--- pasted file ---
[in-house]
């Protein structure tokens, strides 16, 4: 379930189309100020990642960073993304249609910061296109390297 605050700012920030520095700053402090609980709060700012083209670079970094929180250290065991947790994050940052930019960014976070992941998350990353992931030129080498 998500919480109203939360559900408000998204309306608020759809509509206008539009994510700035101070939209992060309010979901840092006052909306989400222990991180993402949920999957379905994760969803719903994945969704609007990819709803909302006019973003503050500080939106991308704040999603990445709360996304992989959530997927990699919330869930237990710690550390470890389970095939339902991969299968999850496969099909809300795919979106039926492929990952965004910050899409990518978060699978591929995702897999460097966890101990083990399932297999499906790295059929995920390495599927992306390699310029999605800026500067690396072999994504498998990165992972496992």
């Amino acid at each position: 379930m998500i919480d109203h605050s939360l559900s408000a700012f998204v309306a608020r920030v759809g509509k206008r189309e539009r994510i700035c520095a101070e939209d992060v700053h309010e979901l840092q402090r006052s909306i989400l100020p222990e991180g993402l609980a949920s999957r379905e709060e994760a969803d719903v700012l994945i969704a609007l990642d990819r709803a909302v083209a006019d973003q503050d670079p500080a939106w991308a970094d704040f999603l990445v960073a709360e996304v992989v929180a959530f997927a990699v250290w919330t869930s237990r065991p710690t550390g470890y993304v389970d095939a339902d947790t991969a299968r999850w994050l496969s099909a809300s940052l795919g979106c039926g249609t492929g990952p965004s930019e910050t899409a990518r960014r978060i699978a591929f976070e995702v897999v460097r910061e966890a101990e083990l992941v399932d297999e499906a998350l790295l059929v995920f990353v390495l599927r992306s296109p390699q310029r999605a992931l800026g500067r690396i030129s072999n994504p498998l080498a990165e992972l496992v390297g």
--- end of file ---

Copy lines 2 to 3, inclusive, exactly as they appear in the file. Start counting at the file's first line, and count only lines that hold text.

């Protein structure tokens, strides 16, 4: 379930189309100020990642960073993304249609910061296109390297 605050700012920030520095700053402090609980709060700012083209670079970094929180250290065991947790994050940052930019960014976070992941998350990353992931030129080498 998500919480109203939360559900408000998204309306608020759809509509206008539009994510700035101070939209992060309010979901840092006052909306989400222990991180993402949920999957379905994760969803719903994945969704609007990819709803909302006019973003503050500080939106991308704040999603990445709360996304992989959530997927990699919330869930237990710690550390470890389970095939339902991969299968999850496969099909809300795919979106039926492929990952965004910050899409990518978060699978591929995702897999460097966890101990083990399932297999499906790295059929995920390495599927992306390699310029999605800026500067690396072999994504498998990165992972496992």
């Amino acid at each position: 379930m998500i919480d109203h605050s939360l559900s408000a700012f998204v309306a608020r920030v759809g509509k206008r189309e539009r994510i700035c520095a101070e939209d992060v700053h309010e979901l840092q402090r006052s909306i989400l100020p222990e991180g993402l609980a949920s999957r379905e709060e994760a969803d719903v700012l994945i969704a609007l990642d990819r709803a909302v083209a006019d973003q503050d670079p500080a939106w991308a970094d704040f999603l990445v960073a709360e996304v992989v929180a959530f997927a990699v250290w919330t869930s237990r065991p710690t550390g470890y993304v389970d095939a339902d947790t991969a299968r999850w994050l496969s099909a809300s940052l795919g979106c039926g249609t492929g990952p965004s930019e910050t899409a990518r960014r978060i699978a591929f976070e995702v897999v460097r910061e966890a101990e083990l992941v399932d297999e499906a998350l790295l059929v995920f990353v390495l599927r992306s296109p390699q310029r999605a992931l800026g500067r690396i030129s072999n994504p498998l080498a990165e992972l496992v390297g």